w h e n v--> + . W e f i r s t d e t e r m i n e t h e c's w i t h o d d indices. L e t
*C 2 v _ 1 ~ * *( _ _ *l ~ v + l ~-( 89 ~] F 2 ~ - I , v = l , 2 , . . . ,

w h e r e ;t(2v - 1) = ~t(2v) = (log 2v) -+. (2.1)

The. e s s e n t i a l p r o p e r t y of +~(v) is t h a t i t t e n d s to 0, b u t n o t t o o f a s t , w h e n --> + . W e o b s e r v e t h a t c~ is a l t e r n a t i v e l y p o s i t i v e a n d n e g a t i v e w h e n v r u n s t h r o u g h o d d indices. F o r e v e n i n d i c e s we d e f i n e c2~ t h r o u g h t h e r e l a t i o n

*pe~-lc2~=l+p2~c~=O, *

v = l , 2 . . . . (2.2)
,'n89 l(2~) ~-1 (2.3)

w h i c h y i e l d s c2~ = ( - 1)" " r 2 , - 1 i02,.

T h e d i s t r i b u t i o n is n o w c o m p l e t e l y specified a n d we d e r i v e s o m e of its p r o p - erties. I t is e a s i l y c h e c k e d t h a t

*~P~"~Pn *

w h e n N--->co (2.4)
N

a n d t h a t [e2~-11 < [c2~[, v = l, 2 . . . (2.5)

*Note. *

T h r o u g h o u t t h e p a p e r t h e s y m b o l ~ m e a n s t h a t t h e r a t i o of t h e q u a n -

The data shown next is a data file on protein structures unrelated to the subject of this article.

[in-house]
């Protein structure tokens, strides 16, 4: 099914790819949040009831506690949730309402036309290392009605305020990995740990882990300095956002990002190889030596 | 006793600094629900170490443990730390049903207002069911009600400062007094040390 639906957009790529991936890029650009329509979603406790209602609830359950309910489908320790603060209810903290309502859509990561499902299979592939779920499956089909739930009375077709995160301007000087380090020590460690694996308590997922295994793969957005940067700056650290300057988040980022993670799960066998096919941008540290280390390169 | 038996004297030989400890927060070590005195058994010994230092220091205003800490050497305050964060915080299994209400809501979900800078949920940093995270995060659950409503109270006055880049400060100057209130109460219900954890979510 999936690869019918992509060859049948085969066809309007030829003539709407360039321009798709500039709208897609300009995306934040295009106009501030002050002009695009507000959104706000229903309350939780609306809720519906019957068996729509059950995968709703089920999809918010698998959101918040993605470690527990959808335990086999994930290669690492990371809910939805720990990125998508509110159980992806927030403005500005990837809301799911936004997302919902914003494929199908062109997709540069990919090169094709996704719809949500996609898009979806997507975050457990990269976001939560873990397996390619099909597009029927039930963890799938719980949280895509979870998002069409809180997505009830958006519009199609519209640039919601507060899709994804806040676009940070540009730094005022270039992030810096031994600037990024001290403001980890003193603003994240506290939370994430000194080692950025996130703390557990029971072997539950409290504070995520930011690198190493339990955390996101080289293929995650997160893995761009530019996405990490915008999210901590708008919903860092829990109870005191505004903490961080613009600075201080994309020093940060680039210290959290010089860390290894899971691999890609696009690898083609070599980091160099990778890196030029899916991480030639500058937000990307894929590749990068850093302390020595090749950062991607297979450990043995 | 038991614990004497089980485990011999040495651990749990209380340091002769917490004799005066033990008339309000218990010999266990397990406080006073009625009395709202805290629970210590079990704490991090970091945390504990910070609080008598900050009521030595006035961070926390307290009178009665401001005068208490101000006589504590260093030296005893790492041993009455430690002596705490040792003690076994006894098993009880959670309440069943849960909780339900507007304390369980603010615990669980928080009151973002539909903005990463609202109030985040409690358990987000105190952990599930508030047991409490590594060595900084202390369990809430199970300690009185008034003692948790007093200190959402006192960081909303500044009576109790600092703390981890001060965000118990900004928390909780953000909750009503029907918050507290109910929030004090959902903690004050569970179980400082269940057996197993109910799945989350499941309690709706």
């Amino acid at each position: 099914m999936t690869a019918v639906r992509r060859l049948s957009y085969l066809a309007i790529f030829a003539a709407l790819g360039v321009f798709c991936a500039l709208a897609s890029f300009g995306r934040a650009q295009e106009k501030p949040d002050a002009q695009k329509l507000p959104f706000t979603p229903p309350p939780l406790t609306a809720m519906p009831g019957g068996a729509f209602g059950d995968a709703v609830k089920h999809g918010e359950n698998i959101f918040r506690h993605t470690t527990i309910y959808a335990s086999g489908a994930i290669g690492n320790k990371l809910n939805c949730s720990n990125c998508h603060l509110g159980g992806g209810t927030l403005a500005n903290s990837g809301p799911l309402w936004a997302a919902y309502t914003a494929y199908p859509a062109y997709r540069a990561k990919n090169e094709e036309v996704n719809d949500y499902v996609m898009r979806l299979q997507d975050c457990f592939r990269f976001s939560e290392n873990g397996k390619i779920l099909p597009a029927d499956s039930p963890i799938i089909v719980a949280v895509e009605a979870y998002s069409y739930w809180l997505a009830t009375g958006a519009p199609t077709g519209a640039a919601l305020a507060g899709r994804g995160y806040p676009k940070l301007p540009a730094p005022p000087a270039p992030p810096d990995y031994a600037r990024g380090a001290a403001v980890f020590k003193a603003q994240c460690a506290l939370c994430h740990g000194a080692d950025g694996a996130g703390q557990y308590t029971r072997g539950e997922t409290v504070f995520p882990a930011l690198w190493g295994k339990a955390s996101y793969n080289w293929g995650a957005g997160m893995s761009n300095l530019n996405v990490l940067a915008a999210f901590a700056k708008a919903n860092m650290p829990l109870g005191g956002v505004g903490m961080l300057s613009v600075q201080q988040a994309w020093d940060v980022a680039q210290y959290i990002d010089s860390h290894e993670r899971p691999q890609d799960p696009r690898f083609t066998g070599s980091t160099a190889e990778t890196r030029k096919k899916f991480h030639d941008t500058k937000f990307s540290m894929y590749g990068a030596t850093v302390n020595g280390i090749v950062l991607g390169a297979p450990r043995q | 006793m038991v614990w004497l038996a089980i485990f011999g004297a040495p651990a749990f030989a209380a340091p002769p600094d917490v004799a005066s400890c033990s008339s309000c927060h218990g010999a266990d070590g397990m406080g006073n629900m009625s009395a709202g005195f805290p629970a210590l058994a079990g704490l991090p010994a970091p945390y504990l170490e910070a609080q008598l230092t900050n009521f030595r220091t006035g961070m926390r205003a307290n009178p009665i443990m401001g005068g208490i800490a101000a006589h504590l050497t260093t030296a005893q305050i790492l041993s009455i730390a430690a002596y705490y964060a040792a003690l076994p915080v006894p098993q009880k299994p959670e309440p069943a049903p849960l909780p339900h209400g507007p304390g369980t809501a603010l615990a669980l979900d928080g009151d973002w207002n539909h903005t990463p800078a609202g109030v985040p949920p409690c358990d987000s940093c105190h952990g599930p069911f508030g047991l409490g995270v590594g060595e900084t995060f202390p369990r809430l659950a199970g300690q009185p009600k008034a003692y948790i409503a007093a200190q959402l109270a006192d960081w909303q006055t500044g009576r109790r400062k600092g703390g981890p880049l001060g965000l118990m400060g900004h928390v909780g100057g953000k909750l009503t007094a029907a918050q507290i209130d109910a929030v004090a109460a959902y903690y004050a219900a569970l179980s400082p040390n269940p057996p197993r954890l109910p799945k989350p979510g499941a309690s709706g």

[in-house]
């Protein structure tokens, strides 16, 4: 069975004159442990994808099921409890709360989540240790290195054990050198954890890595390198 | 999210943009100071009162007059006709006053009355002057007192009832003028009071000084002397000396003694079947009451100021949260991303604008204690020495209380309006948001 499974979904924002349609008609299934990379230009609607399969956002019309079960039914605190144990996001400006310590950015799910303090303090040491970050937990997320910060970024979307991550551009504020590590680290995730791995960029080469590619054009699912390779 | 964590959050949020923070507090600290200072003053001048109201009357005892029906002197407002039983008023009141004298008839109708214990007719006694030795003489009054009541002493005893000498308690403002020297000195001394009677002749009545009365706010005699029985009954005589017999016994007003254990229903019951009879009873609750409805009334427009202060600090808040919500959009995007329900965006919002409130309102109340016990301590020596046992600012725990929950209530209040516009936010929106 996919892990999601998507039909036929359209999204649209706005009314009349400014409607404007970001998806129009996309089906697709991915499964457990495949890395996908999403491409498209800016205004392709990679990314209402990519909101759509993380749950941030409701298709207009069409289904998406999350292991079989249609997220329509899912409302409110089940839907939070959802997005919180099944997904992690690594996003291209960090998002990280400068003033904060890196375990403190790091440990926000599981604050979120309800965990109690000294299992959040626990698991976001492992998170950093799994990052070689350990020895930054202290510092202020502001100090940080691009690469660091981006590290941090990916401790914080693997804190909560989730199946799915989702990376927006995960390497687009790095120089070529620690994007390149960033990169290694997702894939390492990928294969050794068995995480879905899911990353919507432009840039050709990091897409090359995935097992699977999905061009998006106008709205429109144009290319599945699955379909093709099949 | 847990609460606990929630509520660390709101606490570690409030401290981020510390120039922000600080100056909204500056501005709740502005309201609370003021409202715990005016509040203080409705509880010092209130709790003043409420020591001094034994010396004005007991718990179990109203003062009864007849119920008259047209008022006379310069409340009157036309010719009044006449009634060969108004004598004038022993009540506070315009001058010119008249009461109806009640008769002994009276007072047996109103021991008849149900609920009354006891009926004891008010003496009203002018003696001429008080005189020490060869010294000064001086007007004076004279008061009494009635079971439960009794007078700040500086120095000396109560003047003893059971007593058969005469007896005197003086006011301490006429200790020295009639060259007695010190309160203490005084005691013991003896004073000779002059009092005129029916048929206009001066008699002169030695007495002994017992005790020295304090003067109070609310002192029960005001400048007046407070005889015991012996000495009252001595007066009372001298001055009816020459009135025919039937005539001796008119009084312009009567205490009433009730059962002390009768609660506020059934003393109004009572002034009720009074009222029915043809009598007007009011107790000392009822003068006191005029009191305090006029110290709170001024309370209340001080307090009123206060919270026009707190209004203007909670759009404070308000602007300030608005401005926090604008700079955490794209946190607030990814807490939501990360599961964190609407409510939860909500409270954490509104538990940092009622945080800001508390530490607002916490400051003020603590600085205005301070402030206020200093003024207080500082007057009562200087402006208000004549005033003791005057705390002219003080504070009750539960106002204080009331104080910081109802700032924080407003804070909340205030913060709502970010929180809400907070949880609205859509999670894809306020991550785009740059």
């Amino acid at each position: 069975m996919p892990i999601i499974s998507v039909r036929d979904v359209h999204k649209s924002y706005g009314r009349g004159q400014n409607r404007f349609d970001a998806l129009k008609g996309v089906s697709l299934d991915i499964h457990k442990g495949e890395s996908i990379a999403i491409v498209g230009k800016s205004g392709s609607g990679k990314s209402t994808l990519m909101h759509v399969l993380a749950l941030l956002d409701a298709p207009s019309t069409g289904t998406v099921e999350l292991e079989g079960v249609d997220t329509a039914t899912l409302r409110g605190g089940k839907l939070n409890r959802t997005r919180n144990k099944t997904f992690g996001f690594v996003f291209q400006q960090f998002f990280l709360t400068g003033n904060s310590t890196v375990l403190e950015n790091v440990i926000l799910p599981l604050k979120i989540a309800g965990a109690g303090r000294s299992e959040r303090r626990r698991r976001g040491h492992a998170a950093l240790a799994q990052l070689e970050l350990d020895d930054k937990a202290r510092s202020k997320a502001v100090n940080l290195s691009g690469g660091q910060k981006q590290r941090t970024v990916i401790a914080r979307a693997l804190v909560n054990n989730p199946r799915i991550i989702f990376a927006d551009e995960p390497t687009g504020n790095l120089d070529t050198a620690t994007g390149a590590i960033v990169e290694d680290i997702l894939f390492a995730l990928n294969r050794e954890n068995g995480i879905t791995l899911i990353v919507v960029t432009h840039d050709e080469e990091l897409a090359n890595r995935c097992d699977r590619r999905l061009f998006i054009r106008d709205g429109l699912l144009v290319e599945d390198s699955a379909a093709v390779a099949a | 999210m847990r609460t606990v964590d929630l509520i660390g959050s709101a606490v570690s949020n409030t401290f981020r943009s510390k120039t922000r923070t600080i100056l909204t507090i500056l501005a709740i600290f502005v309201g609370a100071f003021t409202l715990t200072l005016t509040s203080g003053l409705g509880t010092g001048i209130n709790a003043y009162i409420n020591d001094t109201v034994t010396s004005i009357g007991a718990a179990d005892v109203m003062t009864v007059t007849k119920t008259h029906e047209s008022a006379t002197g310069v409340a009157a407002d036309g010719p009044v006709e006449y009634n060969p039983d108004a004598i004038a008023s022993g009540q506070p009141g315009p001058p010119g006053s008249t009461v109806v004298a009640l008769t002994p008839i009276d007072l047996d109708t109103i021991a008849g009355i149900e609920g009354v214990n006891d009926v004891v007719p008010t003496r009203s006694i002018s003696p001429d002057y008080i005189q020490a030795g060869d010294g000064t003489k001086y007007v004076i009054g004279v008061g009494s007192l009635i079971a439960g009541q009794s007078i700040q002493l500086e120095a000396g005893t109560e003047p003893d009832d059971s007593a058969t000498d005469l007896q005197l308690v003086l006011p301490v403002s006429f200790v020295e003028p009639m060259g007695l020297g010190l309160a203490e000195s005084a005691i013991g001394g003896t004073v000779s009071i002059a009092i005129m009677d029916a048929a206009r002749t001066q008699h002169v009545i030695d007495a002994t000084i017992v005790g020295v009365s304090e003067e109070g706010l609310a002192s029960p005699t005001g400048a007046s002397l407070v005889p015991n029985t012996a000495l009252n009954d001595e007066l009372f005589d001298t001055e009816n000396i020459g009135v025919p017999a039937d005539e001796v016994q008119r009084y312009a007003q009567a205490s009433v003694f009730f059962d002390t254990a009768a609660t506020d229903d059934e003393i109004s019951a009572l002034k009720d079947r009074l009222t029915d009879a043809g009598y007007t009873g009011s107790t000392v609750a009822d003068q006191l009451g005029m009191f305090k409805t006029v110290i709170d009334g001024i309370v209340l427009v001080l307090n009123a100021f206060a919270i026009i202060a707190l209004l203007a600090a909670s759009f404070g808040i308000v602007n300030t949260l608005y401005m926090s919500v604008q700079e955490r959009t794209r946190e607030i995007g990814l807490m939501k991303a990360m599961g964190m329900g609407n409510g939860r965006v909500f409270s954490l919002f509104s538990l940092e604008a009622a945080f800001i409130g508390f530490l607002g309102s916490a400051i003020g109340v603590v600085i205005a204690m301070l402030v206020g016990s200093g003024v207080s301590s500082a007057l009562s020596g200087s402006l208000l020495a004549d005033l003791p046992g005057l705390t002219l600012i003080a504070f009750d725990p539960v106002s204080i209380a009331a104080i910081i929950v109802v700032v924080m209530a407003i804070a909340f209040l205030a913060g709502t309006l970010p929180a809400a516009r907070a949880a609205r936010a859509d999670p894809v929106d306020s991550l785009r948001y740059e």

t i t y t o t h e r i g h t a n d t o t h e l e f t of ~ t e n d s t o 1.
N e x t we show t h a t

*E [ X { 2 - o < c~ *

for e v e r y (~>0. L e t v be e v e n a n d (~>0.
A s ~t(n)-->0 v h e n n--> c~ t h e following i n e q u a l i t y h o l d s w h e n v is s u f f i c i e n t l y l a r g e

P~I ~: ll~-~ _- ~={ ~- ~<~)<2-~) ~ 1 = ~ < (v l) - ~ . F o r v o d d a n d s u f f i c i e n t l y l a r g e we h a v e

**":i ** **- r : ** **1 , : - 1 ** **~< ** **- - ** **~ v [ ( v ** **I)!]-+~. **

\ P ~ l "

**T h u s ** **EIX[:- : ** **< + . ** **(2.6) **

I n p a s s i n g we m a k e t h e following o b s e r v a t i o n s . W e a r e going t o s h o w t h a t f o r t h e d i s t r i b u t i o n we h a v e c o n s t r u c t e d i t h o l d s t h a t {an}~ r h a s n o t a (C, 1)- l i m i t a n d

*a /ortiori *

t h a t {an}~ h a s n o t a l i m i t . F r o m A a n d B in w 1, i t follows
t h a t such a d i s t r i b u t i o n m u s t s a t i s f y
**3 1 8 **

**(i) **

**EX 2= ** *~ , *

**EX 2=**

(ii)

*E X = 0 *

if t h e m e a n of X exists.
F o r t h e a b o v e d i s t r i b u t i o n (i) is easily verified a n d (ii) follows f r o m (2.2).

W e shall need t h e following e s t i m a t e later.

N

*Ep~c~<HpNCUN, N *

even, (2.7)
1

w h e r e H is a c o n s t a n t i n d e p e n d e n t of N . F r o m (2.2) if follows t h a t p2~[c2~]=

### p2v-1]C2v-l[ and

(2.5) gives*p2~c2~ > P2~_ l c2~_1. *

2 2 T h u s
*N * *N/2 * *N/2 *

*C2 * *1 *

*~ * *2pNc~ Y. p2~ 2,pN C;~ ~. *

v = l v = l v = l

E s t i m a t e s w i t h Stirling's f o r m u l a yield

2 - 1 - 2 0